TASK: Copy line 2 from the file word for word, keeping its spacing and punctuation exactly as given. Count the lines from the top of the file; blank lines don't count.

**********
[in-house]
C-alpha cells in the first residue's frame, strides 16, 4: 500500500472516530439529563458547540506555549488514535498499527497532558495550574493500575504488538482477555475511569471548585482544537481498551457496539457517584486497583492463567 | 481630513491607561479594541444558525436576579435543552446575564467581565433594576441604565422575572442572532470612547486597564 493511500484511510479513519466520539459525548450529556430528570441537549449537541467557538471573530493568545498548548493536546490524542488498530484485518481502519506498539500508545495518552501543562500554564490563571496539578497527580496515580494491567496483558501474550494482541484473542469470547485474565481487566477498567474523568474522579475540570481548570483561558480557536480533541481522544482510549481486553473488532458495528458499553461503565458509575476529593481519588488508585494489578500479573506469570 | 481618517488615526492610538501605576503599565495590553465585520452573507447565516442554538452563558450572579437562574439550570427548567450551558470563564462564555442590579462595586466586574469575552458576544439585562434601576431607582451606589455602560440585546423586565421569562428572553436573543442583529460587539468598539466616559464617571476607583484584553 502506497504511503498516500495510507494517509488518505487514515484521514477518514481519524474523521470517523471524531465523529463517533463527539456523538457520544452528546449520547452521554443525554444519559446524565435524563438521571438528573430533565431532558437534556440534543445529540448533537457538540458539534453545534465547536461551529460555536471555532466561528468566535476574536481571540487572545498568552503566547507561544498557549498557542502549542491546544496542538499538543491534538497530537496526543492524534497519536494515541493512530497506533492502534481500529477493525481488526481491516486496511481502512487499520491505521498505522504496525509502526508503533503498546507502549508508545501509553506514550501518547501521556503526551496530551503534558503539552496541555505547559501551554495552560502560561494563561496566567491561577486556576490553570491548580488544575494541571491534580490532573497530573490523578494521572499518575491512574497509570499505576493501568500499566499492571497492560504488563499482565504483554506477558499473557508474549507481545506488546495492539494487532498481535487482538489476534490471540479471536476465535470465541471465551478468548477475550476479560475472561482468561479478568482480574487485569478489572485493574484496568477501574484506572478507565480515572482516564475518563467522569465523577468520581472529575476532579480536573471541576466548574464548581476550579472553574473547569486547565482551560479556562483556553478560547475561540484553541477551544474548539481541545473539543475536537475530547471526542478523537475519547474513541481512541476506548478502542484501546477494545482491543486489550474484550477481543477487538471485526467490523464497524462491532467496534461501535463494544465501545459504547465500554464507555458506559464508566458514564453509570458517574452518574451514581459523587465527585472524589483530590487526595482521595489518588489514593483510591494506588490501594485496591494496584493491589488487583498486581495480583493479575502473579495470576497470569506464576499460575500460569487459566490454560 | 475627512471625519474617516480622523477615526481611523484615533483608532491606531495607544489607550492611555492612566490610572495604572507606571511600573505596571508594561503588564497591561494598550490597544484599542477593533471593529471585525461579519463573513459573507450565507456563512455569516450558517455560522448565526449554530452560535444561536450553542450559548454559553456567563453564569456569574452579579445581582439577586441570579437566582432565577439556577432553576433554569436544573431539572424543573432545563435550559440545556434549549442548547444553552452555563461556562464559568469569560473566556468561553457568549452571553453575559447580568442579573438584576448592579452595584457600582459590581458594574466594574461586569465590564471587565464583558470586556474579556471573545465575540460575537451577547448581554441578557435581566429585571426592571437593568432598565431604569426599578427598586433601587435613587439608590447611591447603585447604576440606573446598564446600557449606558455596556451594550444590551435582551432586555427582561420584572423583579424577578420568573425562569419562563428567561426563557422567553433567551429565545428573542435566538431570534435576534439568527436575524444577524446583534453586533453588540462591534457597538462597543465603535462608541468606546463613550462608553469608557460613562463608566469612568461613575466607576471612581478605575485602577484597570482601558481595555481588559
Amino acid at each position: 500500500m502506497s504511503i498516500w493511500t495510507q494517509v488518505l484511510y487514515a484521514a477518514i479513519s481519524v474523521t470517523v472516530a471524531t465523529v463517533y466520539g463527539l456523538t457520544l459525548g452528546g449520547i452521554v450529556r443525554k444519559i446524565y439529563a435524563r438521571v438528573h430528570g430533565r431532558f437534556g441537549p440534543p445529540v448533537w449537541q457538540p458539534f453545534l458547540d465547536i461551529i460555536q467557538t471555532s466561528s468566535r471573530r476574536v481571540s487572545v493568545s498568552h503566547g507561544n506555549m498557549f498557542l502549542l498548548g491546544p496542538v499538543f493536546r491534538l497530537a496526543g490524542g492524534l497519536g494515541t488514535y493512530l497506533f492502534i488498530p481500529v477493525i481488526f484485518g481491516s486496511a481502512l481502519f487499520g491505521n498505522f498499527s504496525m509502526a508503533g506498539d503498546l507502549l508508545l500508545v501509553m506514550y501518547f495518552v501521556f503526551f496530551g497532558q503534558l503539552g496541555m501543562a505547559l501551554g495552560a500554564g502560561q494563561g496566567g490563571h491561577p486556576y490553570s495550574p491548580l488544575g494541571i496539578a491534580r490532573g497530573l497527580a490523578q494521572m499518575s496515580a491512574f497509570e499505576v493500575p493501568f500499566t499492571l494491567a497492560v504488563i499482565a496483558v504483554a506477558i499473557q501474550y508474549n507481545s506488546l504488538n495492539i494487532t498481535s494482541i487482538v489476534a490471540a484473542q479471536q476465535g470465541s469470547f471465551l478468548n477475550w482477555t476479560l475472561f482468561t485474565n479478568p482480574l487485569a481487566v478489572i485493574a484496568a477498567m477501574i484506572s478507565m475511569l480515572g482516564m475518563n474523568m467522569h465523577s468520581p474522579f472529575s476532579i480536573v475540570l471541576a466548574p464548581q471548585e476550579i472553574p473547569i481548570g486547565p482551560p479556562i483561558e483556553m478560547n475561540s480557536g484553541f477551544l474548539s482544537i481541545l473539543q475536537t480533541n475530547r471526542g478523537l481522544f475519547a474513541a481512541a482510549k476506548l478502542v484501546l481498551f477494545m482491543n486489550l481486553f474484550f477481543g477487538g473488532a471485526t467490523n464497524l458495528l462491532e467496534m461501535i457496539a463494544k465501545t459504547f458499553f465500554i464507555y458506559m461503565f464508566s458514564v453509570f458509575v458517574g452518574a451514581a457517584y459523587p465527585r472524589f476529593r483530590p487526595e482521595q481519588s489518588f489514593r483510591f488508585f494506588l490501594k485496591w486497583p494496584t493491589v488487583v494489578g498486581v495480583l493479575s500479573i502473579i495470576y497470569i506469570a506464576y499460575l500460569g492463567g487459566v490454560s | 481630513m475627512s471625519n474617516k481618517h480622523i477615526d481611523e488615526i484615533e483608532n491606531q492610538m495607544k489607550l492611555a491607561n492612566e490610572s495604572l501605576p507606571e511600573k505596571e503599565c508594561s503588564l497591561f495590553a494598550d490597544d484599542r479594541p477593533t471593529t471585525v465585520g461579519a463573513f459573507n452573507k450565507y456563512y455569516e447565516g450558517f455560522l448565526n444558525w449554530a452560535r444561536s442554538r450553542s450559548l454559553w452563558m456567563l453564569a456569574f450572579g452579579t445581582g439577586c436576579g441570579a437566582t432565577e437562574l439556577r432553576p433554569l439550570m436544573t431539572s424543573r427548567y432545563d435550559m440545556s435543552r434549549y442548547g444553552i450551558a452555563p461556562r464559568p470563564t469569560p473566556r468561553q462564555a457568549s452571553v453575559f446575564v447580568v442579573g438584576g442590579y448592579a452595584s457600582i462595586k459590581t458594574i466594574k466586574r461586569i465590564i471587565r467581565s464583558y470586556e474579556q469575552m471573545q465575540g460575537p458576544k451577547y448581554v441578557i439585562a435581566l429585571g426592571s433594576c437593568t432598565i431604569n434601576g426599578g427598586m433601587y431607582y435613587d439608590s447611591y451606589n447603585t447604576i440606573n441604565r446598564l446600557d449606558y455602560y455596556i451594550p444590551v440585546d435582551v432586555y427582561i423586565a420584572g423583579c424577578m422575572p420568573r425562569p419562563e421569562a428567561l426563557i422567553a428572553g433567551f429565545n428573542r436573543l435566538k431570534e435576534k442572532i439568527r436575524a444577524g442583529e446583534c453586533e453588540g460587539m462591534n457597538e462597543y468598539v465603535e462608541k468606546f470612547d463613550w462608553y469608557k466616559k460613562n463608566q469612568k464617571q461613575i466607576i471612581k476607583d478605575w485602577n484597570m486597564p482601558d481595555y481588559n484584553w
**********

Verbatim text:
C-alpha cells in the first residue's frame, strides 16, 4: 500500500472516530439529563458547540506555549488514535498499527497532558495550574493500575504488538482477555475511569471548585482544537481498551457496539457517584486497583492463567 | 481630513491607561479594541444558525436576579435543552446575564467581565433594576441604565422575572442572532470612547486597564 493511500484511510479513519466520539459525548450529556430528570441537549449537541467557538471573530493568545498548548493536546490524542488498530484485518481502519506498539500508545495518552501543562500554564490563571496539578497527580496515580494491567496483558501474550494482541484473542469470547485474565481487566477498567474523568474522579475540570481548570483561558480557536480533541481522544482510549481486553473488532458495528458499553461503565458509575476529593481519588488508585494489578500479573506469570 | 481618517488615526492610538501605576503599565495590553465585520452573507447565516442554538452563558450572579437562574439550570427548567450551558470563564462564555442590579462595586466586574469575552458576544439585562434601576431607582451606589455602560440585546423586565421569562428572553436573543442583529460587539468598539466616559464617571476607583484584553 502506497504511503498516500495510507494517509488518505487514515484521514477518514481519524474523521470517523471524531465523529463517533463527539456523538457520544452528546449520547452521554443525554444519559446524565435524563438521571438528573430533565431532558437534556440534543445529540448533537457538540458539534453545534465547536461551529460555536471555532466561528468566535476574536481571540487572545498568552503566547507561544498557549498557542502549542491546544496542538499538543491534538497530537496526543492524534497519536494515541493512530497506533492502534481500529477493525481488526481491516486496511481502512487499520491505521498505522504496525509502526508503533503498546507502549508508545501509553506514550501518547501521556503526551496530551503534558503539552496541555505547559501551554495552560502560561494563561496566567491561577486556576490553570491548580488544575494541571491534580490532573497530573490523578494521572499518575491512574497509570499505576493501568500499566499492571497492560504488563499482565504483554506477558499473557508474549507481545506488546495492539494487532498481535487482538489476534490471540479471536476465535470465541471465551478468548477475550476479560475472561482468561479478568482480574487485569478489572485493574484496568477501574484506572478507565480515572482516564475518563467522569465523577468520581472529575476532579480536573471541576466548574464548581476550579472553574473547569486547565482551560479556562483556553478560547475561540484553541477551544474548539481541545473539543475536537475530547471526542478523537475519547474513541481512541476506548478502542484501546477494545482491543486489550474484550477481543477487538471485526467490523464497524462491532467496534461501535463494544465501545459504547465500554464507555458506559464508566458514564453509570458517574452518574451514581459523587465527585472524589483530590487526595482521595489518588489514593483510591494506588490501594485496591494496584493491589488487583498486581495480583493479575502473579495470576497470569506464576499460575500460569487459566490454560 | 475627512471625519474617516480622523477615526481611523484615533483608532491606531495607544489607550492611555492612566490610572495604572507606571511600573505596571508594561503588564497591561494598550490597544484599542477593533471593529471585525461579519463573513459573507450565507456563512455569516450558517455560522448565526449554530452560535444561536450553542450559548454559553456567563453564569456569574452579579445581582439577586441570579437566582432565577439556577432553576433554569436544573431539572424543573432545563435550559440545556434549549442548547444553552452555563461556562464559568469569560473566556468561553457568549452571553453575559447580568442579573438584576448592579452595584457600582459590581458594574466594574461586569465590564471587565464583558470586556474579556471573545465575540460575537451577547448581554441578557435581566429585571426592571437593568432598565431604569426599578427598586433601587435613587439608590447611591447603585447604576440606573446598564446600557449606558455596556451594550444590551435582551432586555427582561420584572423583579424577578420568573425562569419562563428567561426563557422567553433567551429565545428573542435566538431570534435576534439568527436575524444577524446583534453586533453588540462591534457597538462597543465603535462608541468606546463613550462608553469608557460613562463608566469612568461613575466607576471612581478605575485602577484597570482601558481595555481588559